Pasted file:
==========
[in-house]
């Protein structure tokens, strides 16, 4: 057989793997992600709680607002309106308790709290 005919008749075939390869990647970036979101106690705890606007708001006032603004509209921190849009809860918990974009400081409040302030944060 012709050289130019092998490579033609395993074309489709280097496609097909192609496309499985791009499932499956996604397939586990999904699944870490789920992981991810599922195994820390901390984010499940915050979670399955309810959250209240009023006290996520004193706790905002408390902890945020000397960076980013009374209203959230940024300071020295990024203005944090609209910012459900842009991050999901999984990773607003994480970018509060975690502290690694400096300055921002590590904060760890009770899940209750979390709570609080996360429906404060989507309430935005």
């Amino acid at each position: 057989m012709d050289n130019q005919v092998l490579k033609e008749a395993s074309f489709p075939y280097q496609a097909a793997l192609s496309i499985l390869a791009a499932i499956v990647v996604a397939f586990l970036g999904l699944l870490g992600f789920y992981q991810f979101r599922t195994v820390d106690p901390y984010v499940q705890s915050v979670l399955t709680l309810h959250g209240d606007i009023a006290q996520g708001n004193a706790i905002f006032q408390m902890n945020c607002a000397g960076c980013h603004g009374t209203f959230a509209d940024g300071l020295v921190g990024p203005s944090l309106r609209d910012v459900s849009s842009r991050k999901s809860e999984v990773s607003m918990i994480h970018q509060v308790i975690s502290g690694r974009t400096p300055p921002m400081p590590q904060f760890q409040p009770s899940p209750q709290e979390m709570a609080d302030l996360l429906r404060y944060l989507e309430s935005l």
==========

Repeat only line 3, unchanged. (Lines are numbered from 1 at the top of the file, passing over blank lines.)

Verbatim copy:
């Amino acid at each position: 057989m012709d050289n130019q005919v092998l490579k033609e008749a395993s074309f489709p075939y280097q496609a097909a793997l192609s496309i499985l390869a791009a499932i499956v990647v996604a397939f586990l970036g999904l699944l870490g992600f789920y992981q991810f979101r599922t195994v820390d106690p901390y984010v499940q705890s915050v979670l399955t709680l309810h959250g209240d606007i009023a006290q996520g708001n004193a706790i905002f006032q408390m902890n945020c607002a000397g960076c980013h603004g009374t209203f959230a509209d940024g300071l020295v921190g990024p203005s944090l309106r609209d910012v459900s849009s842009r991050k999901s809860e999984v990773s607003m918990i994480h970018q509060v308790i975690s502290g690694r974009t400096p300055p921002m400081p590590q904060f760890q409040p009770s899940p209750q709290e979390m709570a609080d302030l996360l429906r404060y944060l989507e309430s935005l």